Archive for April, 2010
Sneak preview of my collaboration with NagNagNag.
Edition of ten. I designed all the packaging, and collaborated with Shigeru-san on the colorway. The cutaway “guts” drawing is a tribute to classic Japanese kaiju cutaway art.
apologies to whoever I ganked this scan from. I’ll link to you if you email me!
P.S. We’re working together on a photo book. Details to come.
I’ve been spending some time cleaning out my studio, and when I found these 70’s vintage Popy toy catalogs, I felt the need to scan-and-share. Aside from the obvious and gratuitous display of voluptuous toy pr0n, I’m digging the photography and graphic design, which, like pretty much everything from Japan, goes that extra mile to make even the most simple piece of promo/commercial ephemera look irresistible. Just look at that type treatment! Probably hand-drawn, too. The JM (standing for “Jumbo Machinder”) shield/stamp on the back is wonderful too.
Look at that photo! What red-blooded little kid could possibly resist its siren song? Not me – I have collected a lot of the stuff depicted on this page.
This catalog was included with a boxed Jumbo Machinder accessory fist attachment. Jumbo Machinders were two-foot-tall renditions of anime giant robots, made from the same blow-molded plastic used to make shampoo bottles. Due to the storage constraints of the typical Japanese family home, very few of them survived the seventies, and all but a few ended up as gomi.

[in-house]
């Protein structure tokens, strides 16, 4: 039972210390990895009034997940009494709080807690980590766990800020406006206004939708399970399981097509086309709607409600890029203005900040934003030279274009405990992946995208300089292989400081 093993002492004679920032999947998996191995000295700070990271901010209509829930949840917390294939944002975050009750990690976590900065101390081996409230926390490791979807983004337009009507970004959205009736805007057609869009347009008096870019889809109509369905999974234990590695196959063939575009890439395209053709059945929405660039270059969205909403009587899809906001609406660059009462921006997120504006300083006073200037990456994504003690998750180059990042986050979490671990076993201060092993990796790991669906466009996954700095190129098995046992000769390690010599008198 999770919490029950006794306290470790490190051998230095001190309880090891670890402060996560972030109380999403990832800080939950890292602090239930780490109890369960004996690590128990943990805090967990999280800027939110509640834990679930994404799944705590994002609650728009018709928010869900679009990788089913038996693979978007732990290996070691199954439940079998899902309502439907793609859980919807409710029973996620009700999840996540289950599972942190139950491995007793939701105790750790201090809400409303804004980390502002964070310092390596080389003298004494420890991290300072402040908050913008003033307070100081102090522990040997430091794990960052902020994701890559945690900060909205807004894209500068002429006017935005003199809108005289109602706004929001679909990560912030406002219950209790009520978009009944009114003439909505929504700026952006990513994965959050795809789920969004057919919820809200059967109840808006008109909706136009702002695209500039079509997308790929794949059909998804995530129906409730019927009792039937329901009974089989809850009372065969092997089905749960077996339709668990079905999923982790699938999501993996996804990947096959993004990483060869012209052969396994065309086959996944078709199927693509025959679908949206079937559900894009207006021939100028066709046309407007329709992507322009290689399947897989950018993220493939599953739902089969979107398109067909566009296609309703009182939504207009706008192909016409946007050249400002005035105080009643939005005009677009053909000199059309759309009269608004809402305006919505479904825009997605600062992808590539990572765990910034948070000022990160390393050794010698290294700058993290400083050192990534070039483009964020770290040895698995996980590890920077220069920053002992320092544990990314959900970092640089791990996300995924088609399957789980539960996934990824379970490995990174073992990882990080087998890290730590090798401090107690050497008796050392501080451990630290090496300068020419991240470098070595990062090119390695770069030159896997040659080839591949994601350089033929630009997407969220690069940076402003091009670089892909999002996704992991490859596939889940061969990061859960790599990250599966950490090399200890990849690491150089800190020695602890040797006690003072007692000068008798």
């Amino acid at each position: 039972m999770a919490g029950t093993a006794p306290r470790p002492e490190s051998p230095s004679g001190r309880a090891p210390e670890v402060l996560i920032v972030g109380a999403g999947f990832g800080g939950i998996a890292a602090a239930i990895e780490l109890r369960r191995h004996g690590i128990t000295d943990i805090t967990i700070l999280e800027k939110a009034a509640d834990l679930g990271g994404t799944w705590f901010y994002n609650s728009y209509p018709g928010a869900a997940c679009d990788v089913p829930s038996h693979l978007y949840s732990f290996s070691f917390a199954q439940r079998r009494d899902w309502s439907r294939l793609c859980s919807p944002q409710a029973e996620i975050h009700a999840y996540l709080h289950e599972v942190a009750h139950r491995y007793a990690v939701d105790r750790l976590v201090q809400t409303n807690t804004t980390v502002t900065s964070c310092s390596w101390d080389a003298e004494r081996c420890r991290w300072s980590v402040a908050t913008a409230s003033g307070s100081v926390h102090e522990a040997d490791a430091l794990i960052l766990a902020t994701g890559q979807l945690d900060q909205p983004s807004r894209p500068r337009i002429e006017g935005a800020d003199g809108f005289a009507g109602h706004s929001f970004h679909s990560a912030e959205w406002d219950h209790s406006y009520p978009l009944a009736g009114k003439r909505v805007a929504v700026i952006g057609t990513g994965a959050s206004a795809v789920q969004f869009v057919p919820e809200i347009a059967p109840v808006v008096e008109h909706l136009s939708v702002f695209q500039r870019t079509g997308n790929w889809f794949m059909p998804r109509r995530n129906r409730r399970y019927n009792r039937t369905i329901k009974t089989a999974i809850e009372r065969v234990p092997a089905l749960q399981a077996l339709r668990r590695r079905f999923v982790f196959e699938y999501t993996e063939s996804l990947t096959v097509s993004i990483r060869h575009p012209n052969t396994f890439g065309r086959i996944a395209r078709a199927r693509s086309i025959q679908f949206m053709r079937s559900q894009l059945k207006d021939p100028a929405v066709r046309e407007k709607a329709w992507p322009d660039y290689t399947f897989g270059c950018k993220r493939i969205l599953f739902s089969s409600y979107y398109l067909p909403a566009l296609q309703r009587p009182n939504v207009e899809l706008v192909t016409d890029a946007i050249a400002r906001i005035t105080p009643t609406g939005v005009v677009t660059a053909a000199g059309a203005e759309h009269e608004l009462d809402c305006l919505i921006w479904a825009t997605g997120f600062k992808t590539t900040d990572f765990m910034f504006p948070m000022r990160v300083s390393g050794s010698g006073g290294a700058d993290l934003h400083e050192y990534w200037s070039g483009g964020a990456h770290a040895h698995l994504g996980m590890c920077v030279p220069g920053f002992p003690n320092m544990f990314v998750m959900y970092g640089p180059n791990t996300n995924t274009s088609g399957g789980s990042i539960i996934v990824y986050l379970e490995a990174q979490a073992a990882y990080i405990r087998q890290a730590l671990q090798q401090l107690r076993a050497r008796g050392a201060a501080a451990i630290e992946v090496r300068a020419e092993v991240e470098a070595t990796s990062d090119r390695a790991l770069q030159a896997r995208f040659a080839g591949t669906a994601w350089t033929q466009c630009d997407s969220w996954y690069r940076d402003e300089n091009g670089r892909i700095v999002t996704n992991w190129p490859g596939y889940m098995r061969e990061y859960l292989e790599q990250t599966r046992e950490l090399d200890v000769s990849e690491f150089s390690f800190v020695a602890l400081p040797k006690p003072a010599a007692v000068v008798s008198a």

Here in America, Mattel brought over a few hardy examples and sold them as Shogun Warriors.
I guess those little red missiles and spring-loaded fists weren’t enough of an injury-to-the-eye liability magnet for Popy, so they brought out a whole line of accessories to complete the job.
I have yet to find a complementary kid-sized eyepatch with a Popy logo, but I’m sure I’ll turn one up eventually.
Clearly ZZ-6 is the money melon of the accessory fist series. It is a giant fist, made from a boulder, that SHOOTS MISSILES. I can think of no better example of the uniquely Japanese concept of AWESOME AND DESTROY.
And then there’s ZZ-8, the Fortress Of Fists. For when you need a Guns Of Navarone-styled rocky emplacement to proudly display all this lethal weaponry.
Each of the accessories came with a proof-of-purchase coupon, and when you had a complete set, you could send away to Popy for this little beauty, a suitcase/robot garage for your jumbo.
This is another, smaller catalog from another box, with a nice selection of jumbos and diecast chogokin.
The guys on the right are Jumbo Machinder villains, all from Mazinger Z. These are some of the rarest items in the jumbo pantheon. The guy in the middle of the bottom row, named Garada K-7? Only three are known to exist. The last time one was on the market, it sold for five figures.
“You know a conjurer gets no credit when once he has explained his trick; and if I show you too much of my method of working, you will come to the conclusion that I am a very ordinary individual after all.” – Sherlock Holmes
Ed “Big Daddy” Roth’s Rat Fink, created in 1960, is an iconic figure in the world of hot rodding, and it is singularly iconic in the world of Lowbrow Art. It is the Venus Of Willendorf, Michaelangelo’s David, the Mona Lisa, and Duchamp’s Fountain, all in one, the Alpha and Omega of Lowbrow art, both in the exuberance of the linework and the outlaw sneer it represents.